Wednesday, February 15, 2017

Customs officer busted for letting drug smugglers through JFK airport inspections privateofficer.com



New York NY Feb 15 2017 A customs officer has been arrested for allegedly trying to let smugglers sail through inspections at JFK airport, authorities said Tuesday.
Uniformed Customs and Border Protection officer Fernando Marte greeted two cocaine couriers with a kiss on the cheek and a handshake — and then tried to help with their exit, say authorities.
Marte was arrested and arraigned last week in Brooklyn Federal Court, officials said.
According to court papers, Marte got one of alleged smugglers — toting carry-ons with 45 bricks of cocaine — past a secondary inspection point.
But the scheme got fouled up when other customs officers questioned the second traveler and determined he had been traveling with the woman who just walked through. The customs officers brought her back, opened the suitcases and found the nose candy.
Feds say this is not the first time Marte, a customs officer for just over five years, worked to get smugglers past prying eyes.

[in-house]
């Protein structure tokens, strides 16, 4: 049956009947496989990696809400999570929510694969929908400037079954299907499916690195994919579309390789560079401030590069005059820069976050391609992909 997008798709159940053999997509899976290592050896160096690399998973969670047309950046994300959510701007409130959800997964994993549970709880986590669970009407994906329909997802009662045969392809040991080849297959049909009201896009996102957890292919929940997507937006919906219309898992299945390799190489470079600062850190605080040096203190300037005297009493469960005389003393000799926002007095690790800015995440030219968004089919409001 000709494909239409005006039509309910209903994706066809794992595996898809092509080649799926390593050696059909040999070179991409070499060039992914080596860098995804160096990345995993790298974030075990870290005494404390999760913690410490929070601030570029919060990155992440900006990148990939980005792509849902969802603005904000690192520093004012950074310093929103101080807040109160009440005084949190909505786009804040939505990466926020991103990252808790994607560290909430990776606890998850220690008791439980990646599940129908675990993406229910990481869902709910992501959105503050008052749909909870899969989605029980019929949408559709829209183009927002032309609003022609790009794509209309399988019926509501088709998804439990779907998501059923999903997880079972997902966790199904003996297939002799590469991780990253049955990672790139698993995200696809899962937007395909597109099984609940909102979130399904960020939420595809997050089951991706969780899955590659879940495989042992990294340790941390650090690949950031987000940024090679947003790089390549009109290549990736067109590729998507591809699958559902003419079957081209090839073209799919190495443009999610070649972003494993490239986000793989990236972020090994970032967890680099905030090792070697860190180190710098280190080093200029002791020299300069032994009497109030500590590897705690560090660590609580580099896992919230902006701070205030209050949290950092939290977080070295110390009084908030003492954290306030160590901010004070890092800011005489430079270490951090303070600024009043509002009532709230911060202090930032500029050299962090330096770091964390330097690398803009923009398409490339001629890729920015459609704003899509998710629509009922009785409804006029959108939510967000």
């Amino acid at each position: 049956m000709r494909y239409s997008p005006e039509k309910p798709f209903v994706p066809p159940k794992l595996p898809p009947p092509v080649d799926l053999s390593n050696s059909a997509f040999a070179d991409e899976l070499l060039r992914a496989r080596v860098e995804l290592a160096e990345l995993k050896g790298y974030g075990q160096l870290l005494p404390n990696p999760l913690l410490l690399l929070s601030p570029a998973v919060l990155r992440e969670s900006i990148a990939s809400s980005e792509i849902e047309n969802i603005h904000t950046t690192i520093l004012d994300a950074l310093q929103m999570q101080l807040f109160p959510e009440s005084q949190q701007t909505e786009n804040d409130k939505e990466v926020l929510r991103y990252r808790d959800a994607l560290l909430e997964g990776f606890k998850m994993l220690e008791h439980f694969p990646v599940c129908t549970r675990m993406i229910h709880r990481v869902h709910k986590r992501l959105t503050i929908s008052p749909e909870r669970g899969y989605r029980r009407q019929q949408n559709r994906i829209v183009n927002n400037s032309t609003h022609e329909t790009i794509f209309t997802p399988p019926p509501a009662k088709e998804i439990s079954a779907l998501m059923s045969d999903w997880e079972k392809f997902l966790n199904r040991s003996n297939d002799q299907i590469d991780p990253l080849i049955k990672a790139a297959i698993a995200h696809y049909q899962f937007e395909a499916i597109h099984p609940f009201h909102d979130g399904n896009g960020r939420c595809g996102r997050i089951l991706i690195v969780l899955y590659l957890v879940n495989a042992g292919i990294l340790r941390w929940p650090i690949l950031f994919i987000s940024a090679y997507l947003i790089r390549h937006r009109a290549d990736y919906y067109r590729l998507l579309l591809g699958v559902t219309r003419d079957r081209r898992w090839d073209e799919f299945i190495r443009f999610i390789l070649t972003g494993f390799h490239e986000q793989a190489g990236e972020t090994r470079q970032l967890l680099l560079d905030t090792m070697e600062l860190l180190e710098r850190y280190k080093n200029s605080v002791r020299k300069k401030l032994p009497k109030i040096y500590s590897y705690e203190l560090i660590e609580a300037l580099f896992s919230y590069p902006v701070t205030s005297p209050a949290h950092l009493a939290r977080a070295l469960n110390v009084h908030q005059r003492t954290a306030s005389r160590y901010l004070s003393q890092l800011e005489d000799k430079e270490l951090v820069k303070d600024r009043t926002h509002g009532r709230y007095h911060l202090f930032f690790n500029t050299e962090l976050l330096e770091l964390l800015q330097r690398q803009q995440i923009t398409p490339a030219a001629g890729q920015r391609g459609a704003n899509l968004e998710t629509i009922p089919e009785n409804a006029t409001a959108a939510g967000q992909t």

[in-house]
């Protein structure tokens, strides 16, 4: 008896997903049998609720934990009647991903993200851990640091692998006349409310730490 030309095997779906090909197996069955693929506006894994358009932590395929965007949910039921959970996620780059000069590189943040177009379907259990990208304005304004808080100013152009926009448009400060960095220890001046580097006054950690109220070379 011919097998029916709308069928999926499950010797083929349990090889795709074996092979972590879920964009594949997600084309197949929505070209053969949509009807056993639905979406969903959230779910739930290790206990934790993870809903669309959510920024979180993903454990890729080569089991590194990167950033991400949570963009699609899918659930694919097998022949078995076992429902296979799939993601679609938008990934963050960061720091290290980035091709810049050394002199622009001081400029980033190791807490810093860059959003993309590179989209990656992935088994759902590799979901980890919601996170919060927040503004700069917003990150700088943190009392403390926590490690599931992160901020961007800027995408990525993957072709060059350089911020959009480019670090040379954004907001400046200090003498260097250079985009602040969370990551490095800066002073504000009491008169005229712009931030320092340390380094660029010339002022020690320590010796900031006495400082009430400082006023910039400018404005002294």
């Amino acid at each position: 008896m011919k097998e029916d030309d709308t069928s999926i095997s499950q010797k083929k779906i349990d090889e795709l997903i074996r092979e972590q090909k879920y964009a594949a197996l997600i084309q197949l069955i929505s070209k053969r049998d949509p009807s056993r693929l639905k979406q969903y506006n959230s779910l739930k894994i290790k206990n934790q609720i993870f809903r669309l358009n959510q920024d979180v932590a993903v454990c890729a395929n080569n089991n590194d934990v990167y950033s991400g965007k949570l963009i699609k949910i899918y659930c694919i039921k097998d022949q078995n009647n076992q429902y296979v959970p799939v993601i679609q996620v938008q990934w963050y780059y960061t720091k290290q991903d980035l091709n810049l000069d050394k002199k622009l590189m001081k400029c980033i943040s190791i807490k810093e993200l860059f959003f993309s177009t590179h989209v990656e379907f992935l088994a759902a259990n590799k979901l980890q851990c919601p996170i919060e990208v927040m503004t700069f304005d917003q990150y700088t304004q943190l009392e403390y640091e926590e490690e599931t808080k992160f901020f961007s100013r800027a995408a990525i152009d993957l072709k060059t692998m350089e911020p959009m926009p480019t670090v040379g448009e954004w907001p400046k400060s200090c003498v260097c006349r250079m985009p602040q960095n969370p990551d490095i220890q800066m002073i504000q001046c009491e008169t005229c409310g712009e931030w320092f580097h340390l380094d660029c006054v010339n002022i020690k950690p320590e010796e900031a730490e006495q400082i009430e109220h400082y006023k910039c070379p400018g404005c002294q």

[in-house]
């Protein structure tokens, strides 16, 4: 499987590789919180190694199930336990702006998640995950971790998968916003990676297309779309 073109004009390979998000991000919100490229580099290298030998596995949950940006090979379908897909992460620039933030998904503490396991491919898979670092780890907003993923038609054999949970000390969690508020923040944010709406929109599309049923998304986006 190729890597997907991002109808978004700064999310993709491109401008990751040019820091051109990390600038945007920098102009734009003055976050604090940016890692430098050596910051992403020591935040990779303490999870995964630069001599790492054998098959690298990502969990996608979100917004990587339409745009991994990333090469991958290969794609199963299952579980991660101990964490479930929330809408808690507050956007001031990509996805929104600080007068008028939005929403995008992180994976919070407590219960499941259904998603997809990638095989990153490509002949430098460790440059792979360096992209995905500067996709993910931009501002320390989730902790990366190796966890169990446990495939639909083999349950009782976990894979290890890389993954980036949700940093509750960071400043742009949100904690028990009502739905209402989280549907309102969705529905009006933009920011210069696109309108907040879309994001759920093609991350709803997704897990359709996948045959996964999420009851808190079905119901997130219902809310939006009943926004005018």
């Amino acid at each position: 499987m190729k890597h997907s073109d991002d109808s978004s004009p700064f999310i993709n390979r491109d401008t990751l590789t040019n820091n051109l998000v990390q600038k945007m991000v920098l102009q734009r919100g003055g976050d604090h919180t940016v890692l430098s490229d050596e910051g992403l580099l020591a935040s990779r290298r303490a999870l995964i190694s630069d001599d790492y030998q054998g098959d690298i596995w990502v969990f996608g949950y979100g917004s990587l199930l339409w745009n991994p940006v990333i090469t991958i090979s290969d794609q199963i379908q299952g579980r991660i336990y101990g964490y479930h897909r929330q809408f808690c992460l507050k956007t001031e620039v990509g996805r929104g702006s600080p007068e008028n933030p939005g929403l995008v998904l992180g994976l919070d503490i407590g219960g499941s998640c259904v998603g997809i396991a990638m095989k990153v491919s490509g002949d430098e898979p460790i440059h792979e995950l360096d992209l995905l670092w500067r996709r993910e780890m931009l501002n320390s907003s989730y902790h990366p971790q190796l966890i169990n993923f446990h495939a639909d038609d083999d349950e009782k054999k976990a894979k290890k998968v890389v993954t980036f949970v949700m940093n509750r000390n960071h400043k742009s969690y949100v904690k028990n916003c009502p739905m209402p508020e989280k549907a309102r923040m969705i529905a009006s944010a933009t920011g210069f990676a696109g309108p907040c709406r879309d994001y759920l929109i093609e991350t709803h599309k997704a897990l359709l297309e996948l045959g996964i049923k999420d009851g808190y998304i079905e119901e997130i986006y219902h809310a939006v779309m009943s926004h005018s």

In the arrest papers on Marte, an unnamed co-conspirator told the government about an early 2016 drug run. The person said they were told when arriving at JFK to they'd be met by a customs officer.
The person said the officer named "Martes" escorted them through. The person gave a description matching Marte and customs records showed Marte made entries related to the person's arrival.
“U.S. Customs and Border Protection stresses honor and integrity in every aspect of our mission. The overwhelming majority of CBP employees and officers perform their duties with distinction, working tirelessly every day to keep our country safe. We do not tolerate corruption or abuse within our ranks. ... I am grateful to our law enforcement partners for their support and assistance in helping preserve the honor and integrity of our agency," said Robert Perez, director for Customs and Border Protection's Field Operations New York.
He said the overwhelming majority of the agency's ranks did their job with "distinction, working tirelessly every day to keep our country safe."

Perez added: "We do not tolerate corruption or abuse within our ranks, and will aggressively investigate allegations of criminal or administrative misconduct by any of our personnel, on or off duty."
NY Daily News

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